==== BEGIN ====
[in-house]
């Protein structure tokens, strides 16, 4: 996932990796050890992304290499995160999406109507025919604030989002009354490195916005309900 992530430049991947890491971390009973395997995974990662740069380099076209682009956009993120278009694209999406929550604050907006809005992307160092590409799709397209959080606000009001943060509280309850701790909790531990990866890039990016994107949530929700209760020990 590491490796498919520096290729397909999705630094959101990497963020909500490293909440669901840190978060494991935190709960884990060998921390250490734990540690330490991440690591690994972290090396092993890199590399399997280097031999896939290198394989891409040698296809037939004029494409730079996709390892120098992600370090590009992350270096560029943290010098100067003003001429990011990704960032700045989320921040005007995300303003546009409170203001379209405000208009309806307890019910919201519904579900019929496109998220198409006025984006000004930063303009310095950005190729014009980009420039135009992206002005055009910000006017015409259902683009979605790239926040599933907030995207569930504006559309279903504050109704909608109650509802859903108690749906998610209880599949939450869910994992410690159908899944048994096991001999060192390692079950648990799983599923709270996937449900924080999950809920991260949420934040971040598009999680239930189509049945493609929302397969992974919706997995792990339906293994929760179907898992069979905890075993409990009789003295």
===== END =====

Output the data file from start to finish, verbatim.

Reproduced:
[in-house]
């Protein structure tokens, strides 16, 4: 996932990796050890992304290499995160999406109507025919604030989002009354490195916005309900 992530430049991947890491971390009973395997995974990662740069380099076209682009956009993120278009694209999406929550604050907006809005992307160092590409799709397209959080606000009001943060509280309850701790909790531990990866890039990016994107949530929700209760020990 590491490796498919520096290729397909999705630094959101990497963020909500490293909440669901840190978060494991935190709960884990060998921390250490734990540690330490991440690591690994972290090396092993890199590399399997280097031999896939290198394989891409040698296809037939004029494409730079996709390892120098992600370090590009992350270096560029943290010098100067003003001429990011990704960032700045989320921040005007995300303003546009409170203001379209405000208009309806307890019910919201519904579900019929496109998220198409006025984006000004930063303009310095950005190729014009980009420039135009992206002005055009910000006017015409259902683009979605790239926040599933907030995207569930504006559309279903504050109704909608109650509802859903108690749906998610209880599949939450869910994992410690159908899944048994096991001999060192390692079950648990799983599923709270996937449900924080999950809920991260949420934040971040598009999680239930189509049945493609929302397969992974919706997995792990339906293994929760179907898992069979905890075993409990009789003295």